Selling a house that needs work vs. fixing up a home for sale
Your home doesn’t need “a few” repairs. It needs all of them—your house needs updates, foundation repairs or pest removal. Oh, and new appliances. The costs of all of the necessary repairs is staggering, and you’re overwhelmed. If you’re selling a house that needs work, then you have two main options: fix up your home for sale, or sell “as is” to a cash buyer.
Fixing your home up can be advantageous if you have a plan and budget, and you know what you’re doing. But, even with careful budgeting, inexperienced homeowners can easily get out of their depth. It costs tens of thousands to remodel multiple rooms in your home. That’s no cheap fix. Lots of things can go into this cost. For example, if you’re renovating a bathroom, you have to think about hourly rates for contractors and plumbers (which can range from about $45 to $150 and more), tile (which can cost as much as $5,000), etc., etc. No wonder the average bathroom remodel costs almost $16,000. Kitchens? More than three times that.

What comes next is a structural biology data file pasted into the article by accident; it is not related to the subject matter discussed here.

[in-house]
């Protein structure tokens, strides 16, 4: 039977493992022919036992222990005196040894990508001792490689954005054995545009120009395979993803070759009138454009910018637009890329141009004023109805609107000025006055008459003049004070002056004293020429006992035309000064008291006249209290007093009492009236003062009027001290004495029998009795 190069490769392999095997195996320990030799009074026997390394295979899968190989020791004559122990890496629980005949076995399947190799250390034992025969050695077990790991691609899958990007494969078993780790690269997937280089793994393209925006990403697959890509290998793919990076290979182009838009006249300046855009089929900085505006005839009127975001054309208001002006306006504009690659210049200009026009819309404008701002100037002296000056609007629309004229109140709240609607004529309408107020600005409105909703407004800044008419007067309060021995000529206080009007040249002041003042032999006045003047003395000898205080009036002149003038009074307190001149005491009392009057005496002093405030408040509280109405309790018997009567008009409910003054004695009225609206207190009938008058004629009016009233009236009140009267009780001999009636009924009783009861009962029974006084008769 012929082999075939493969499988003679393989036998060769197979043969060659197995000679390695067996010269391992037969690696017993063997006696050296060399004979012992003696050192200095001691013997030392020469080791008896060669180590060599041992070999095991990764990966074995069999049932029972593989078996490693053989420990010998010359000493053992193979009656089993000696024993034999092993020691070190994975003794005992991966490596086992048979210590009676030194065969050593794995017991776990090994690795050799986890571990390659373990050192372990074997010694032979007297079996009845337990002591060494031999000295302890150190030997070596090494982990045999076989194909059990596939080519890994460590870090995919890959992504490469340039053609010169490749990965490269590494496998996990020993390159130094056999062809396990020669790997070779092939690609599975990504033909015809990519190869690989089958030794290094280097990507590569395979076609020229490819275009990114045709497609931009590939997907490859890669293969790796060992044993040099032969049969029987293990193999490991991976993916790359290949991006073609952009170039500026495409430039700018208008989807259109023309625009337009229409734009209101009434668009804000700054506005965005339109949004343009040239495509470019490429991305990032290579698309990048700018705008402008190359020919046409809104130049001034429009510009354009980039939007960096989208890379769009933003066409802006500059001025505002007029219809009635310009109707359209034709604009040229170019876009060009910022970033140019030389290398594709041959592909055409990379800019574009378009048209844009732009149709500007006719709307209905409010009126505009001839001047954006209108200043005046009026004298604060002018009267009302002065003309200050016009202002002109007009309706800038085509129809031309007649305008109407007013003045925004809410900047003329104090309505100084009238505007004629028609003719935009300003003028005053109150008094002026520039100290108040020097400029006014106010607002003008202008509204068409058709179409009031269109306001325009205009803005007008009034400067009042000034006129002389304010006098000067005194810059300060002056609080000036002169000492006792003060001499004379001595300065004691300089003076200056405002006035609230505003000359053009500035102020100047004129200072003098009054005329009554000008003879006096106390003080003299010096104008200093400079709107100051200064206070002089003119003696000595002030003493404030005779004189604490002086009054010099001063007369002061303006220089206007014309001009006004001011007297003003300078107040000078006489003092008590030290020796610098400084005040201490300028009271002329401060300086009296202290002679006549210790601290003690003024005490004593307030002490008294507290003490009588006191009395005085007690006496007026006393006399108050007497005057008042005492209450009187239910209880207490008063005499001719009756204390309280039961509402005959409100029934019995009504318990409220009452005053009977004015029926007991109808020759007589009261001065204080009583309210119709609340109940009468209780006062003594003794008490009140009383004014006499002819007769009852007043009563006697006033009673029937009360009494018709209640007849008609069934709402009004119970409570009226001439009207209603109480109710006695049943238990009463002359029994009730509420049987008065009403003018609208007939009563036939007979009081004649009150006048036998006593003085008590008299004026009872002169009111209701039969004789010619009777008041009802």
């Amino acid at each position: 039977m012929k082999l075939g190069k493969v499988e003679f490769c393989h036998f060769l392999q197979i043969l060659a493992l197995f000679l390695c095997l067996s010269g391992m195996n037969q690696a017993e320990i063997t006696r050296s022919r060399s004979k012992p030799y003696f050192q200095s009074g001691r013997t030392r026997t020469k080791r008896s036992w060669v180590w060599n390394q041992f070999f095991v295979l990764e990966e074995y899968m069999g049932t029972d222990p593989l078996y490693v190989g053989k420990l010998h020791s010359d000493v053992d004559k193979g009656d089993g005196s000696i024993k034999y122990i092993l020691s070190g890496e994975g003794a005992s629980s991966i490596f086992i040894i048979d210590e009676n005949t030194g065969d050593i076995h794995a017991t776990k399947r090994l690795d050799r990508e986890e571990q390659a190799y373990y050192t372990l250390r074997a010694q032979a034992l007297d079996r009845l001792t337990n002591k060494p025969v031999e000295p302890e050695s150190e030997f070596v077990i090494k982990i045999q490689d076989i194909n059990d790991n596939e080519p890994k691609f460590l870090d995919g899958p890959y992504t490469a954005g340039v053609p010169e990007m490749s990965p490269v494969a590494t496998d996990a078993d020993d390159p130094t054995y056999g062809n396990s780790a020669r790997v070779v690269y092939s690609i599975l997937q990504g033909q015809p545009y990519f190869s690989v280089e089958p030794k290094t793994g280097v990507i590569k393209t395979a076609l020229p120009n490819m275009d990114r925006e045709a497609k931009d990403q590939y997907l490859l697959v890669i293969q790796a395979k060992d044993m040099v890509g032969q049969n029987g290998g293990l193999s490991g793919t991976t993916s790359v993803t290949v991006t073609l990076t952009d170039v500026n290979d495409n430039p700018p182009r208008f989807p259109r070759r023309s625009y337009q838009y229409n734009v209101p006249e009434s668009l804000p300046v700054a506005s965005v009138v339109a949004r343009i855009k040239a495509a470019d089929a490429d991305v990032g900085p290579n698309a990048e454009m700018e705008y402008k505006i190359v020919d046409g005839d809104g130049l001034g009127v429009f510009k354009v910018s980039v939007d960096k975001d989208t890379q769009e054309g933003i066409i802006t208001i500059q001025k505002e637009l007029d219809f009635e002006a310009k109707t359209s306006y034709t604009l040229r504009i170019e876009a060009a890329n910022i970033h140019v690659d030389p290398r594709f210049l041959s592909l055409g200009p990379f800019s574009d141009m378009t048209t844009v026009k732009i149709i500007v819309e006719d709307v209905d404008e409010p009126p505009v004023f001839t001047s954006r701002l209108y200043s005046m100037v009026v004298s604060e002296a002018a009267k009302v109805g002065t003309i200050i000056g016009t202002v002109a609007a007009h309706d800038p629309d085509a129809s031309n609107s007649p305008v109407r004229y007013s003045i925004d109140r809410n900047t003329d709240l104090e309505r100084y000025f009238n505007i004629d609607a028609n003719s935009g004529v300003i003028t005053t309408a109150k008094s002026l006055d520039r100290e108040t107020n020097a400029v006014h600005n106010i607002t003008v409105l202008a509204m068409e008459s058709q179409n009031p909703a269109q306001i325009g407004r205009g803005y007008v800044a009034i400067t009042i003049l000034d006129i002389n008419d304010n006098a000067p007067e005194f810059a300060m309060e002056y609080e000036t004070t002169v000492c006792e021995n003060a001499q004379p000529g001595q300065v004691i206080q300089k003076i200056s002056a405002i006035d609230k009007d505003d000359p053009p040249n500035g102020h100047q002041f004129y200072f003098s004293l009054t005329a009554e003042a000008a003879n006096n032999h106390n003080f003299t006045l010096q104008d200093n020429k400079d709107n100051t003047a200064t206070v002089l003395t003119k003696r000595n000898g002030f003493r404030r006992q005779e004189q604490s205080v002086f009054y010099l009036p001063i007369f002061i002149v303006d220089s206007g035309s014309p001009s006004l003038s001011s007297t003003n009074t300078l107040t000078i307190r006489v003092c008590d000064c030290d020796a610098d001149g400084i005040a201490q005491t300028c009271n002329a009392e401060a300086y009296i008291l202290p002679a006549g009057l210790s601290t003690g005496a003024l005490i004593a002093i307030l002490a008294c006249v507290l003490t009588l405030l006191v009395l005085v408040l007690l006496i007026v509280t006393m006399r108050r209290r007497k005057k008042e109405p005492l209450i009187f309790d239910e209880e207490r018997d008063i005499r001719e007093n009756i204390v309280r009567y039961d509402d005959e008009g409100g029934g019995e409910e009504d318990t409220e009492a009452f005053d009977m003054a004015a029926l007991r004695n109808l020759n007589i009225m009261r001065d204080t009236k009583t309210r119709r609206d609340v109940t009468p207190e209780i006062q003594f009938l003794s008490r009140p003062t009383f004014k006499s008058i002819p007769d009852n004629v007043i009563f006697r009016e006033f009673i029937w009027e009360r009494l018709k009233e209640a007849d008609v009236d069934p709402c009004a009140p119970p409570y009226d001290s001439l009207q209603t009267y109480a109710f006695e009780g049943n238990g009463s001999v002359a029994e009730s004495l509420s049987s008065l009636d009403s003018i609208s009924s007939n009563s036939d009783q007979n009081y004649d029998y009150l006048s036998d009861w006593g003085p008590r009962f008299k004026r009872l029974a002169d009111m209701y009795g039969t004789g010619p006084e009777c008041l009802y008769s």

Beyond just the money, home remodels take time. And a lot of it. It can be several months after you sign a contract with a general contractor before they are able to start your remodel. And, unless you want to rent an apartment during the renovation, you’re going to have to live on a jobsite for months before your home is retail-ready.
And, any major repairs—even if you did them yourself and especially if you didn’t use a permit—need to be disclosed to the potential buyer. Federal and state laws about disclosure vary across the country, but you’ll probably need to disclose every problem you’ve experienced in your home before you sell it to save yourself from legal trouble down the road. For those selling a house that needs work, that might mean the difference between a buyer purchasing the home or cutting their losses and walking away.
You can also opt to fix only those things absolutely necessary to sell your home through the traditional model, like the roof or the foundation. But even a bare-bones renovation plan can be quite expensive when new foundations can cost tens of thousands. And, your home isn’t likely to move as quickly with a distilled renovation plan as with a complete remodel.
Your other option for selling a house in bad condition is to sell it as is. At Wren, we pay fair prices for fixer-uppers. Since we’ve been doing this for 30 years, so we know how to sell a house that needs work. There are few things we haven’t seen. No matter how severe the damage, you need not worry about feeling judged by the Wren team.
Just give us a call and let’s see how Wren can help sell your fixer-upper.